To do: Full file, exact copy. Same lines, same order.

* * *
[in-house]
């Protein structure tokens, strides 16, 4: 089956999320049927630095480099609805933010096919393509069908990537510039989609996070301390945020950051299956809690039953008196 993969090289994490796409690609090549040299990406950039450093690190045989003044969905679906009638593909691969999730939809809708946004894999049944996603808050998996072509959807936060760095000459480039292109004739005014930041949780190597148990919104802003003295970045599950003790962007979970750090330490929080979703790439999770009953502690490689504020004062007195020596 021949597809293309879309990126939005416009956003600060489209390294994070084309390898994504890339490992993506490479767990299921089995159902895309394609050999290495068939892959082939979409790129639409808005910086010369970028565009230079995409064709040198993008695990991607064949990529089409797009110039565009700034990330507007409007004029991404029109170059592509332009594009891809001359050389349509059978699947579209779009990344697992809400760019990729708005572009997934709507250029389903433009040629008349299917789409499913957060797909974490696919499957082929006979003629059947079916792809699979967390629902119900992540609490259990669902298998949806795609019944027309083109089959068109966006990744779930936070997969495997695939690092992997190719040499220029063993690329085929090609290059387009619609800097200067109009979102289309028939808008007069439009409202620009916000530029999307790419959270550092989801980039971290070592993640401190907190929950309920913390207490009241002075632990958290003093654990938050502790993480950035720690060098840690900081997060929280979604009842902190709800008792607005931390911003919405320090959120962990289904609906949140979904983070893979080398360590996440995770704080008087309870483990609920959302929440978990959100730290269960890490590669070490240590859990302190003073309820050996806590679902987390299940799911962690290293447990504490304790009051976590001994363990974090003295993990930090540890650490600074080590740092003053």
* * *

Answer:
[in-house]
């Protein structure tokens, strides 16, 4: 089956999320049927630095480099609805933010096919393509069908990537510039989609996070301390945020950051299956809690039953008196 993969090289994490796409690609090549040299990406950039450093690190045989003044969905679906009638593909691969999730939809809708946004894999049944996603808050998996072509959807936060760095000459480039292109004739005014930041949780190597148990919104802003003295970045599950003790962007979970750090330490929080979703790439999770009953502690490689504020004062007195020596 021949597809293309879309990126939005416009956003600060489209390294994070084309390898994504890339490992993506490479767990299921089995159902895309394609050999290495068939892959082939979409790129639409808005910086010369970028565009230079995409064709040198993008695990991607064949990529089409797009110039565009700034990330507007409007004029991404029109170059592509332009594009891809001359050389349509059978699947579209779009990344697992809400760019990729708005572009997934709507250029389903433009040629008349299917789409499913957060797909974490696919499957082929006979003629059947079916792809699979967390629902119900992540609490259990669902298998949806795609019944027309083109089959068109966006990744779930936070997969495997695939690092992997190719040499220029063993690329085929090609290059387009619609800097200067109009979102289309028939808008007069439009409202620009916000530029999307790419959270550092989801980039971290070592993640401190907190929950309920913390207490009241002075632990958290003093654990938050502790993480950035720690060098840690900081997060929280979604009842902190709800008792607005931390911003919405320090959120962990289904609906949140979904983070893979080398360590996440995770704080008087309870483990609920959302929440978990959100730290269960890490590669070490240590859990302190003073309820050996806590679902987390299940799911962690290293447990504490304790009051976590001994363990974090003295993990930090540890650490600074080590740092003053």